Nonspeciﬁc complaints in emergency medicine: contribution of clinical chemistry and diagnostic imaging to ﬁnal diagnosis. An observational study
1Emergency Department, University Hospital Basel, 4031 Basel, Switzerland
Submitted: 02 March 2021 Accepted: 06 April 2021
Online publish date: 31 May 2021
Objective: To determine the contribution of history, physical examination, clinical chemistry, and diagnostic imaging to the validated final diagnosis in patients presenting with nonspecific complaints to the emergency department (ED).
Methods: This is a secondary analysis of Basel Non-specific Complaints (BANC), a multicentre prospective observational study. A final diagnosis was validated for every patient after a 30 days follow-up. A team of experts rated the contribution of the emergency work-up, and of clinical chemistry, diagnostic imaging, specialist consultation, and other exams to the final diagnosis.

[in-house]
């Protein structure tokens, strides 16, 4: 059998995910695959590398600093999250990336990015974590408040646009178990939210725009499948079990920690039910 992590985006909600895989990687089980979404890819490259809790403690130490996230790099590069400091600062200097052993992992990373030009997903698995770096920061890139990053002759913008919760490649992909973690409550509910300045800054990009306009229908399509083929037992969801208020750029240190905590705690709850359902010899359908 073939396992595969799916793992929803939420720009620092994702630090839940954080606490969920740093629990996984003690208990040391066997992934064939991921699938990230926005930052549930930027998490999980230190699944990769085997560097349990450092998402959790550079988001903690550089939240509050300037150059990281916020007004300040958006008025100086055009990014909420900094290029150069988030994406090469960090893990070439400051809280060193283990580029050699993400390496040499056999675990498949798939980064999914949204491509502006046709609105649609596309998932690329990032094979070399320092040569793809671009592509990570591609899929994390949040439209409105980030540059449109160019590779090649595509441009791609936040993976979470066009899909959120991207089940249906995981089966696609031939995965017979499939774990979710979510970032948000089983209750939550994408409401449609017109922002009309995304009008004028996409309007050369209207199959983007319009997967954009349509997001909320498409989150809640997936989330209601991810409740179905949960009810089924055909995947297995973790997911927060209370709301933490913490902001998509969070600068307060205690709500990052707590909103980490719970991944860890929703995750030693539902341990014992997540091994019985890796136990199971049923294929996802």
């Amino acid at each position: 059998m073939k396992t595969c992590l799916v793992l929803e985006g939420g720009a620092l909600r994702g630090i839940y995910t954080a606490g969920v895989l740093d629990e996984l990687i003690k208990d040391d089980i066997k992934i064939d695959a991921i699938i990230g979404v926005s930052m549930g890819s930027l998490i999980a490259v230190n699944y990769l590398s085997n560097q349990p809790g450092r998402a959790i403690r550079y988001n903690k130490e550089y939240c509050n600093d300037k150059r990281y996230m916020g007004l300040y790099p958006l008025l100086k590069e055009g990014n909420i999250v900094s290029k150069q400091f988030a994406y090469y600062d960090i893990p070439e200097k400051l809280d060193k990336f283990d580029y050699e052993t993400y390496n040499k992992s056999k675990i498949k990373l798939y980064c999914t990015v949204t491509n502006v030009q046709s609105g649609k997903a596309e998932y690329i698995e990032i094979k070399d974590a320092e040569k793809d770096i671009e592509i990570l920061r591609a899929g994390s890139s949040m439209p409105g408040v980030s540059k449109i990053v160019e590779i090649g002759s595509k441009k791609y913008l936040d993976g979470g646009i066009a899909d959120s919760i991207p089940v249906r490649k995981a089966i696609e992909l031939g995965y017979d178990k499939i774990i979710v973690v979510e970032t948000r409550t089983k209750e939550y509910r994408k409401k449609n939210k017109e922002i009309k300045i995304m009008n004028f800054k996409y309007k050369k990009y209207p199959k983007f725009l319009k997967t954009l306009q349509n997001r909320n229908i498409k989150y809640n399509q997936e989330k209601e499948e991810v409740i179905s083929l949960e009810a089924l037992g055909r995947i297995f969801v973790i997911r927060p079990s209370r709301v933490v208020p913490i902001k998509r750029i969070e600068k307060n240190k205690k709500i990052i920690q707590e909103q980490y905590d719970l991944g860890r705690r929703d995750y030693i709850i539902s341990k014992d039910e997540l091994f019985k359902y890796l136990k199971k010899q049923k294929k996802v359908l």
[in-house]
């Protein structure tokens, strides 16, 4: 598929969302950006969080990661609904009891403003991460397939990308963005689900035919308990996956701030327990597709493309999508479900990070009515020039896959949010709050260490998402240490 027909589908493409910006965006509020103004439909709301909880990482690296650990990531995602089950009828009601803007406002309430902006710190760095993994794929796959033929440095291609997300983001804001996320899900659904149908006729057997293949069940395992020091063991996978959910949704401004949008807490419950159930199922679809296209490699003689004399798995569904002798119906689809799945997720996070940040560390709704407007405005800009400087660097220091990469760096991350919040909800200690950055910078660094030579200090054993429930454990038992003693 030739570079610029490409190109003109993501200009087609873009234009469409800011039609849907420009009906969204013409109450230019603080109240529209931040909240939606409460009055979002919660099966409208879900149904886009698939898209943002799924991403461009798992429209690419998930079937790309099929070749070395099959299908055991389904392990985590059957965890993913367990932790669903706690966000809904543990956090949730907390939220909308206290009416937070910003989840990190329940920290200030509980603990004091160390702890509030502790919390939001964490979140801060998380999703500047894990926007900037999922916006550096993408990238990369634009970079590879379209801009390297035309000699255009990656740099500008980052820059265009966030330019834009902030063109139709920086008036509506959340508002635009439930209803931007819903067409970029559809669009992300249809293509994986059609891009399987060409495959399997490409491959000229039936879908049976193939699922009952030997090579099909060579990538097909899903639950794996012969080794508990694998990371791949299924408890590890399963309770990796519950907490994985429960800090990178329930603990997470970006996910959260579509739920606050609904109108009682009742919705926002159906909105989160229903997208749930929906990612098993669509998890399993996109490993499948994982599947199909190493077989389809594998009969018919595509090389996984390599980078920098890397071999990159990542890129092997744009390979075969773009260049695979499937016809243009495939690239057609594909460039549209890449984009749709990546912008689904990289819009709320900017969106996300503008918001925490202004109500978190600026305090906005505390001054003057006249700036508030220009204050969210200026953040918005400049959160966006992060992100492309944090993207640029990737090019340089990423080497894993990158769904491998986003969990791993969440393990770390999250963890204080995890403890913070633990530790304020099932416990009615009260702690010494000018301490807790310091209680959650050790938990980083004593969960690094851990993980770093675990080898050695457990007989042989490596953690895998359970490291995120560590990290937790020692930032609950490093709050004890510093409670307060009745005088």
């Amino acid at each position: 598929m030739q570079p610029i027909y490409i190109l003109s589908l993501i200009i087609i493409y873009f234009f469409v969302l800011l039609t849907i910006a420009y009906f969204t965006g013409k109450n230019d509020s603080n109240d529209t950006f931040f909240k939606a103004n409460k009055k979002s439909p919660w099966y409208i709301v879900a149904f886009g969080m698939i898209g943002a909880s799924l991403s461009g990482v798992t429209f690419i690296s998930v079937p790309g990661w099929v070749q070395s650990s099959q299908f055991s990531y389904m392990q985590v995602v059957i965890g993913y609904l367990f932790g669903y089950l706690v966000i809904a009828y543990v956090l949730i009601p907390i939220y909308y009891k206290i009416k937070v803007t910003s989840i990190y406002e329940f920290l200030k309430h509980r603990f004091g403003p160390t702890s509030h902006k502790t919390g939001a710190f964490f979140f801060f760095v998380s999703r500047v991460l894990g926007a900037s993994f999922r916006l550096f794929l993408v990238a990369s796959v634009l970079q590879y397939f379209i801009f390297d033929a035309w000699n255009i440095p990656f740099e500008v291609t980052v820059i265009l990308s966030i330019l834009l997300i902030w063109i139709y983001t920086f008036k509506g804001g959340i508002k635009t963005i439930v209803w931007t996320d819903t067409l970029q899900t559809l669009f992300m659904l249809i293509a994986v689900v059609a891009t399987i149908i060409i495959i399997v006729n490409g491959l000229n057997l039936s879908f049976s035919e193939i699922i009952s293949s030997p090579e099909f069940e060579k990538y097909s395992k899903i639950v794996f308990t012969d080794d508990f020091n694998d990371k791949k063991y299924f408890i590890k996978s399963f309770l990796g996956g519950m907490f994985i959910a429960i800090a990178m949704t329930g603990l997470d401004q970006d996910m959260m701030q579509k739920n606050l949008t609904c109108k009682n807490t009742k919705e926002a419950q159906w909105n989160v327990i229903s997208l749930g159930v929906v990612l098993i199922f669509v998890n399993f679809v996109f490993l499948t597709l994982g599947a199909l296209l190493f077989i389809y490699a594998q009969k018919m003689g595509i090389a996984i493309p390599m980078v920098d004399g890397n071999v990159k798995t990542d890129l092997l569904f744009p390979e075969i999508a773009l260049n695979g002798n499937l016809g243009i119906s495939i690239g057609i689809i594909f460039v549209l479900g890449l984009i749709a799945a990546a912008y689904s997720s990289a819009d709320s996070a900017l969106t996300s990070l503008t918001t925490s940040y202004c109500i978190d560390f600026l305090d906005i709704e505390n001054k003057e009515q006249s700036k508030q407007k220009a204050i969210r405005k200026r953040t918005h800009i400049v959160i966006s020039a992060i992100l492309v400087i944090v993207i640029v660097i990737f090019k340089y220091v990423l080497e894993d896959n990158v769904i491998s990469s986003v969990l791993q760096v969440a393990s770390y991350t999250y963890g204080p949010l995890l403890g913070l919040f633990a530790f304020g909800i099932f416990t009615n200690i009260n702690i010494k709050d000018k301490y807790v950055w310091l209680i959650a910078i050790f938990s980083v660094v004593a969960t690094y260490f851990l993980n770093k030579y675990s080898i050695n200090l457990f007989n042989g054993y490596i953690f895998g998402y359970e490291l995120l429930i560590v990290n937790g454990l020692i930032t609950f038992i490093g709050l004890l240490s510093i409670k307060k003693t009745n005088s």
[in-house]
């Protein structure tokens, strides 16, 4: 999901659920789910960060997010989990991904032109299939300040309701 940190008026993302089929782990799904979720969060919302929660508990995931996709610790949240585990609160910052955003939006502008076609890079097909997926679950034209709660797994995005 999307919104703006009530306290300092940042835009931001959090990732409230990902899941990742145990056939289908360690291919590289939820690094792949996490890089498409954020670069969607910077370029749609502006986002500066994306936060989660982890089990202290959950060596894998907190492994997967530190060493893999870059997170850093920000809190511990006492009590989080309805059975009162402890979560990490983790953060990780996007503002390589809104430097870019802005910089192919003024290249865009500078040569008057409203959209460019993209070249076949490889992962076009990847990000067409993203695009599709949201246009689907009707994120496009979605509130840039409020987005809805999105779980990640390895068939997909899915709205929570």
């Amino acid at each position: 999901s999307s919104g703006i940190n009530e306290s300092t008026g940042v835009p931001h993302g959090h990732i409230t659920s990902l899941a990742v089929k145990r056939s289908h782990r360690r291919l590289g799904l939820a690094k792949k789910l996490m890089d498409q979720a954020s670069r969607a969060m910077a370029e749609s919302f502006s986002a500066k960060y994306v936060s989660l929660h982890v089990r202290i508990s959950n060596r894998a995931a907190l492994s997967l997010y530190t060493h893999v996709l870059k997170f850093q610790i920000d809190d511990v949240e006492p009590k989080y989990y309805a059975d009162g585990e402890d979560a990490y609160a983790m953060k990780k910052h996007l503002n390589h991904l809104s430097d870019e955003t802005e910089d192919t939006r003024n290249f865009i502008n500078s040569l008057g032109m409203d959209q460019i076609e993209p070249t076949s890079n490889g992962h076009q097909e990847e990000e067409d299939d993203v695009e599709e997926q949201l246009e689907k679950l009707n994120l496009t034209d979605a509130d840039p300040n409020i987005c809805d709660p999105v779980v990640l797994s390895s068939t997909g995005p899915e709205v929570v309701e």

Results: 612 non-trauma patients with NSC were prospectively included. After exclusion of 19 patients due to protocol violation or missing information, 593 patients were analysed. 412/593 (69%) validated final diagnoses were attributed to the ED work-up, and 181 (31%) to subsequent work-up by internal medicine, geriatrics, or outpatient clinics. Clinical chemistry was judged to be decisive for 300/593 (51%), and imaging for 106/593 (18%) of all final diagnoses. Chest radiography was decisive in 50 (8%), cranial computed tomography or magnetic resonance imaging in 21 (4%), and chest computed tomography in 10 (2%) cases.
Conclusion: Clinical chemistry and imaging contribute substantially to the diagnoses of patients presenting to the ED with NSC. However, post-ED-workup including consultations by specialists (e.g., neurology, geriatrics, psychiatry) were decisive for almost a third of all final diagnoses.
Nonspecific complaints; Emergency medicine; Clinical chemistry; Diagnostic imaging; Physical examination
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